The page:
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Entry updated 17 January 2022. Tagged: Film.

1. Film (1976). Red Bank/United Artists. Directed by Brian De Palma. Written Lawrence D Cohen, based on Carrie (1974) by Stephen King. Cast includes Nancy Allen, Amy Irving, Piper Laurie, Sissy Spacek and John Travolta. 98 minutes. Colour.

This was the breakthrough film for a director who had worked with fantastic subjects before, notably with Sisters (1972) and Phantom of the Paradise (1974). Only borderline sf, more centrally a Horror film, Carrie tells of a repressed and innocent child (Spacek), just entering puberty, whose powers of Telekinesis awaken partly in response to the dreadful religious bigotry of her mother and specifically to brutal teasing at high school, where other students regard her as a freak. Carrie is quite innocent of all sexual matters and her first menstrual period, which begins in the school showers, results in her total panic and a savage attack on her by the other girls. This leads to the film's central incident: at the school prom a bucket of pig's blood is dumped over her, at the very moment she feels she has been accepted by her fellow students. Provoked beyond endurance, she unleashes her Psi Powers to the limit, killing almost everyone in the building and setting it on fire. She then returns home, where her mother, convinced that Carrie is a witch, is waiting to kill her. Fatally wounded, Carrie causes every sharp implement in the kitchen to fly into her mother, than brings the whole house down on their heads.

Widely praised and commercially successful, Carrie is pyrotechnically directed, especially in those scenes where Carrie strikes back at her tormentors. Undoubtedly impressive, the film is, however, more simplistic about its fantasy of impotent-victim-becoming-potent-avenger than was its source novel. De Palma went on to make another film about Psi Powers, The Fury (1978).

A belated sequel with a closely similar storyline, centred on Carrie's similarly gifted and tormented half-sister, is The Rage: Carrie 2 (1999; vt Carrie 2) directed by Katt Shea. For the 2002 television remake of Carrie, see 2 below. [JB/PN/DRL]


2. Made-for-tv film (2002). MGM Television/Trilogy Entertainment Group for NBC-TV. Produced by David Carson and Stephen Geaghan. Consulting producer: Paul Monash. Directed by Carson. Written by Bryan Fuller based on Carrie (1974) by Stephen King. Cast includes Angela Bettis, Patricia Clarkson, Emile de Ravin, Kandyse McClure, Tobias Mehler and Rena Sofer. 132 minutes. Colour.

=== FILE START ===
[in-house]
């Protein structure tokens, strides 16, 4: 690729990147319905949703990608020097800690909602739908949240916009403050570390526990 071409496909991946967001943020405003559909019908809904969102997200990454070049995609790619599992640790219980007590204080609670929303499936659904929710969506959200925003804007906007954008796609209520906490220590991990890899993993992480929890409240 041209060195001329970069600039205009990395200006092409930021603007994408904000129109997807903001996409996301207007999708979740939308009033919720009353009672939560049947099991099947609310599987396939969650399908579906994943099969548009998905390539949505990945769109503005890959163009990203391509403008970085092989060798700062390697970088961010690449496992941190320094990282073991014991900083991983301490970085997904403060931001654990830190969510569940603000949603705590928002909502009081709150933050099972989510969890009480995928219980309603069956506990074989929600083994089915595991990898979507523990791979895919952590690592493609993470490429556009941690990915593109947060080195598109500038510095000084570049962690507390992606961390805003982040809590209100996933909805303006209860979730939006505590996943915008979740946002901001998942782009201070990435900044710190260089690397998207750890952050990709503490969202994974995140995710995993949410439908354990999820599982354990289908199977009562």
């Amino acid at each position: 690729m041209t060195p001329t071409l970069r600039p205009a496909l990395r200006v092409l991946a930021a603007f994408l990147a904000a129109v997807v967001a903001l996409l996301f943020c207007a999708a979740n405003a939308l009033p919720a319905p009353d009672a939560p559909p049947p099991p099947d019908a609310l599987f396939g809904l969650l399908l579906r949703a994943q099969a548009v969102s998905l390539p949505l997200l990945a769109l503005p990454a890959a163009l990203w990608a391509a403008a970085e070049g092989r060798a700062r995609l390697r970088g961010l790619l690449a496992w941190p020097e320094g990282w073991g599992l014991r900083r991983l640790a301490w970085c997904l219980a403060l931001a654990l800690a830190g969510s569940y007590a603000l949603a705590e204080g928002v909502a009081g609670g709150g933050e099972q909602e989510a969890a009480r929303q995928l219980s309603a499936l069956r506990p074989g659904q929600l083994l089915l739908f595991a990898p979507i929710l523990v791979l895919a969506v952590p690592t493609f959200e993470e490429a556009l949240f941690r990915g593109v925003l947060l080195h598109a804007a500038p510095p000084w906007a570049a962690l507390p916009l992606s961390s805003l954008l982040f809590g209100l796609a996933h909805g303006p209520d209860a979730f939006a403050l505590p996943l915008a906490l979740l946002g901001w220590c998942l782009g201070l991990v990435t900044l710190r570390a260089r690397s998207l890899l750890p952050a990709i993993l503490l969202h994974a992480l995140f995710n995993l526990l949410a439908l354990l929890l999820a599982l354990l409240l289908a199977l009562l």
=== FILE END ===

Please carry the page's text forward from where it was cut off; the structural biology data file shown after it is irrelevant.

Painfully shy and lonely teenager Carietta "Carrie" White (Bettis) is a victim of her psychotic, abusive, fanatically religious mother (Clarkson) and is tormented at school by bullying classmates. The worst of these is Chris Hargensen (de Raven) who leads an especially vicious clique of young women; after an incident with Carrie, Chris is suspended from school, and begins to devise a plot for vengeance. Nice guy Tommy Ross (Mehler) is "bribed" by one of Carrie's few repentant classmates, Sue Snell (McClure), into asking Carrie to the upcoming school prom. Miss Dasjarden (Sofer), a sympathetic staff member, thinks matters are improving for Carrie – unaware of Chris's and her friends' plan have White elected Queen of the affair, then dump a bucket of pig's blood on her head when she and Tommy are accepting on stage. Carrie has discovered she possesses powers of Telekinesis which first manifested themselves when she was a child, but have been suppressed since until now. Prom night arrives; Chris' plan is carried out despite last-minute efforts to stop it; the humiliation sends Carrie into a psychotic rage during which she unleashes the full extent of her Psi Powers. First destroying the school gymnasium venue, and killing almost everyone present, she walks home levelling the town of Chamberlain along the way, and apparently dies along with her mother after the latter's attempt to kill her. The conclusion, however, reveals that Carrie was in fact revived and hidden by Sue, who helps her leave the area.

Told in flashback by the survivors of her rampage, mostly by Sue, this less highly regarded film is in some ways more faithful to King's novel than 1 above. While most cast members were slightly too old to portray teenagers, their performances are acceptable. Given a considerable budget and running time, the film showed aspects of the novel that 1 could not – in particular the destruction of the town. Allowing Carrie to survive is of course a major change, necessary since this was a pilot for a series that presumably would have followed Carrie about the country, dodging police and others. [GSt]

see also: Cinema.

further reading

  • Joseph Eisenberg. Carrie (Lakewood, Colorado: Centipede Press, 2011) [nonfiction: in the publisher's Studies in the Horror Film series: pb/]

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